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Joan Miró Ferra was born April 20, 1893, in Barcelona. At the age of 14, he went to business school in Barcelona and also attended La Lonja’s Escuela Superior de Artes Industriales y Bellas Artes in the same city. Upon completing three years of art studies, he took a position as a clerk. After suffering a nervous breakdown, he abandoned business and resumed his art studies, attending Francesc Galí’s Escola d’Art in Barcelona from 1912 to 1915. Miró received early encouragement from the dealer José Dalmau, who gave him his first solo show at his gallery in Barcelona in 1918. In 1917 he met Francis Picabia.


In 1920 Miró made his first trip to Paris, where he met Pablo Picasso. From this time, Miró divided his time between Paris and Montroig, Spain. In Paris he associated with the poets Max Jacob, Pierre Reverdy, and Tristan Tzara and participated in Dada activities.


In 1924 Miró joined the Surrealist group. Just a year earlier, Miró, who was based between Paris and Spain, had begun work on The Tilled Field (1923) and The Hunter (Catalan Landscape) (1923–4), paintings whose fantastical, lyrical fields of uncanny references—swirling, abstract forms, floating body parts, and distorted animals—aligned closely with the concerns of the surrealist. a trip to the Netherlands in 1928 brought him to challenge the illusionistic space of Dutch Old Master painting. In the somewhat cluttered and highly abstracted Dutch Interior I (1928), Miró reinvented Hendrick Martensz Sorgh’s painting of a lute player performing for a woman and dog as a room full of biomorphic forms in a flattened space.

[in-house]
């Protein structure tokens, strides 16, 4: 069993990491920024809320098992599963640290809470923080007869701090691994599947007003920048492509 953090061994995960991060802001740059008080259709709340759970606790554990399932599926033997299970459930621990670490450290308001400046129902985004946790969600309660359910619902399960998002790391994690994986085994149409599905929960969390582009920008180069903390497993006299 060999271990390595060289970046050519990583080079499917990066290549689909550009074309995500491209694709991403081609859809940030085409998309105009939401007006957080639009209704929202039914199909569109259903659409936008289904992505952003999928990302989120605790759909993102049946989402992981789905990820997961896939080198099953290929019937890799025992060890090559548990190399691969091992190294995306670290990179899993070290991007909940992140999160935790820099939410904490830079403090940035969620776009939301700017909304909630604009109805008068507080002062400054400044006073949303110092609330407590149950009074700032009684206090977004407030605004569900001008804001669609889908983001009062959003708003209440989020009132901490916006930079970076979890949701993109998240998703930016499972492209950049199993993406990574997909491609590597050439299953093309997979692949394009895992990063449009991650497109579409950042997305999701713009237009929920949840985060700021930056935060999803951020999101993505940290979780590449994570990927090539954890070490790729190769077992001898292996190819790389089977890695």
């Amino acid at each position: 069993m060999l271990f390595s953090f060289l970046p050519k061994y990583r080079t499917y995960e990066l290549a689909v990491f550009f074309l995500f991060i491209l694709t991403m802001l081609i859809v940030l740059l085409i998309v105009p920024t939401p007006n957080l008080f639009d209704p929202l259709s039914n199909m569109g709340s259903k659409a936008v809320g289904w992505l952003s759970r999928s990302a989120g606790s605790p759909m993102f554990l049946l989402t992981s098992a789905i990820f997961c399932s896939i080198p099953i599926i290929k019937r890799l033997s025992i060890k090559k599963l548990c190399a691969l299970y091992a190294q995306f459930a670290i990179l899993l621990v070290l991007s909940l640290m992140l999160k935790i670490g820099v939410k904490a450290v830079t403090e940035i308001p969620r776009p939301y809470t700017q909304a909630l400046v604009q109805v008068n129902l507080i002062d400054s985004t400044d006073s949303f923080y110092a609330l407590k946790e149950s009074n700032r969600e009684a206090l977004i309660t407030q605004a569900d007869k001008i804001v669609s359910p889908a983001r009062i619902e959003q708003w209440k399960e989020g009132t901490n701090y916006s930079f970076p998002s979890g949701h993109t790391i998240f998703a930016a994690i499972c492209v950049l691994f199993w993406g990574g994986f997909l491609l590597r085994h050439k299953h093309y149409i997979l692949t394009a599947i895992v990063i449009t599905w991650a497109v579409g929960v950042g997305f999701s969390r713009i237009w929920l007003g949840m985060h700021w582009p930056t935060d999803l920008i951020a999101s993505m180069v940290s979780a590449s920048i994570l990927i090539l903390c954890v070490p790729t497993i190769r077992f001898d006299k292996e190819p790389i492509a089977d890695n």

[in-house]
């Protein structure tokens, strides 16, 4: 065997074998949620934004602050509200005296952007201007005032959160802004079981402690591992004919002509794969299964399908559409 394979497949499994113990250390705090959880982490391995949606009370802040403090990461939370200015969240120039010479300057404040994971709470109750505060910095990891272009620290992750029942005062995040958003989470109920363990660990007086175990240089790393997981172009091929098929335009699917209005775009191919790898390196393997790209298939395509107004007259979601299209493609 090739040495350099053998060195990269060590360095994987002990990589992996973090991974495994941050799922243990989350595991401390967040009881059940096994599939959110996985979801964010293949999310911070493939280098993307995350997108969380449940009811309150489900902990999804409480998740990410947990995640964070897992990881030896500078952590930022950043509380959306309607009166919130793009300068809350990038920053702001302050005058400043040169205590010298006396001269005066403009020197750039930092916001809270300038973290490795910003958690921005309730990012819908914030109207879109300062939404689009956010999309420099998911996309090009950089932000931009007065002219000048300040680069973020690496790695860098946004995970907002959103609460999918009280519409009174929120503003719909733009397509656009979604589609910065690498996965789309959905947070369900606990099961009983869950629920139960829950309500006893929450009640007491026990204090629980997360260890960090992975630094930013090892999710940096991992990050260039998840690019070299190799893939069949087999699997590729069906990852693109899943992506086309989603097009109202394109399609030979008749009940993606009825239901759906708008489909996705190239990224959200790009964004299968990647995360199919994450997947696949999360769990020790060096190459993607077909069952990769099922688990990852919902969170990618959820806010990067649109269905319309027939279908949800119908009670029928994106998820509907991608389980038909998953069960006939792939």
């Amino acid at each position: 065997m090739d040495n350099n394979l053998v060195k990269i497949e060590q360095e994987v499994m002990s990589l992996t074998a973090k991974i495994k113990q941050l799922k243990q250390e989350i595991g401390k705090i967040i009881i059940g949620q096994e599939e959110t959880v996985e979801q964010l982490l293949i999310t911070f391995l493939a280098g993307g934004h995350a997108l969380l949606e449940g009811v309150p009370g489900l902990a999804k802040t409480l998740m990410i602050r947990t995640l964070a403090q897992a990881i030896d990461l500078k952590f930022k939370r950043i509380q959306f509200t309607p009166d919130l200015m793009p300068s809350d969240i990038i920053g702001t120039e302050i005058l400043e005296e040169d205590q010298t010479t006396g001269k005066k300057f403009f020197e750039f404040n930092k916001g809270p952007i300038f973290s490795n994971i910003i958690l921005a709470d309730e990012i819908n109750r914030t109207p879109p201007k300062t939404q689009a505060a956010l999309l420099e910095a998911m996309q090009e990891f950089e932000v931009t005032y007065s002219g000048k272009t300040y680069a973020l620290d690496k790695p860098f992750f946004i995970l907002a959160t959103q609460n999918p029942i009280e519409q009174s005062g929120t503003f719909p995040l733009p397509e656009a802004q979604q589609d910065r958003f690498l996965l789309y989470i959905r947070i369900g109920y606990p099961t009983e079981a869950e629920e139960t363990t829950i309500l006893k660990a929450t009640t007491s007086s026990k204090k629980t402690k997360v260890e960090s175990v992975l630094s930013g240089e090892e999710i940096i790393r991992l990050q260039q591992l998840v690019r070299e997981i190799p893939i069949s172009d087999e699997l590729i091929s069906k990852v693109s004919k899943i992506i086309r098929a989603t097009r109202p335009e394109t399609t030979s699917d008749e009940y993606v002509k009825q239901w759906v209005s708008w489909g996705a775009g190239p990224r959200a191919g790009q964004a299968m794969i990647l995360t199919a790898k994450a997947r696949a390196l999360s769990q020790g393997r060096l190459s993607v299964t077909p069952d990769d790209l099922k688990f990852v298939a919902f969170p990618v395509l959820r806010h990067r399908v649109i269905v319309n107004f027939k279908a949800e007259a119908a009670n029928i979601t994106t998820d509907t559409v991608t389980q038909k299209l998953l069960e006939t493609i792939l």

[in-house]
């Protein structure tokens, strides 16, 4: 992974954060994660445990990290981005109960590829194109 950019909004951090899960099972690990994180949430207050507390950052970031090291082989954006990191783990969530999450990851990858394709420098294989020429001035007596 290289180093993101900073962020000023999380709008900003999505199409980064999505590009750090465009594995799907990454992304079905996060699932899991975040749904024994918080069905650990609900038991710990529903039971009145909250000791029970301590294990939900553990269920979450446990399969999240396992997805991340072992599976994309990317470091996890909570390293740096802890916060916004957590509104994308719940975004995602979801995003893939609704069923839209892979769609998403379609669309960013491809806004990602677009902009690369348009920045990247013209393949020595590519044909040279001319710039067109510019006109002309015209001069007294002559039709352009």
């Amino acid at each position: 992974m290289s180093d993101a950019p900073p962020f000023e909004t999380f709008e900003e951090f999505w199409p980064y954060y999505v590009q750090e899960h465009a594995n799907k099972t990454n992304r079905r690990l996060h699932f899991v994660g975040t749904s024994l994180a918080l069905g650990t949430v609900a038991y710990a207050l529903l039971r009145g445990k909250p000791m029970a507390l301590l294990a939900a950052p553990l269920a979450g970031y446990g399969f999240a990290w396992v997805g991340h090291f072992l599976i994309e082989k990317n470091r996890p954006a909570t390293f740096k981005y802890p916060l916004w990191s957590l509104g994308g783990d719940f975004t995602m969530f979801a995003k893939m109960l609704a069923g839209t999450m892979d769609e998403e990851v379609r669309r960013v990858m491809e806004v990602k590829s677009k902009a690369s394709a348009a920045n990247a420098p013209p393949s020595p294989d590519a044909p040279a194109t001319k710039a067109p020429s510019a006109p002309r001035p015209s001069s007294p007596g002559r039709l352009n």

Where other late-career artists might rest on their laurels, Miró pushed again and again into new territory. For a stretch in the 1950s he focused almost exclusively on printmaking and ceramics, and his prints were honored at the 1954 Venice Biennale, receiving the grand prize for graphic work. Personnages and Animals (1950), a color lithograph, exemplifies this foray into printmaking, where Miró’s biomorphic depictions of various people and animals in a non-naturalistic space take fittingly to the print’s flatly two-dimensional format.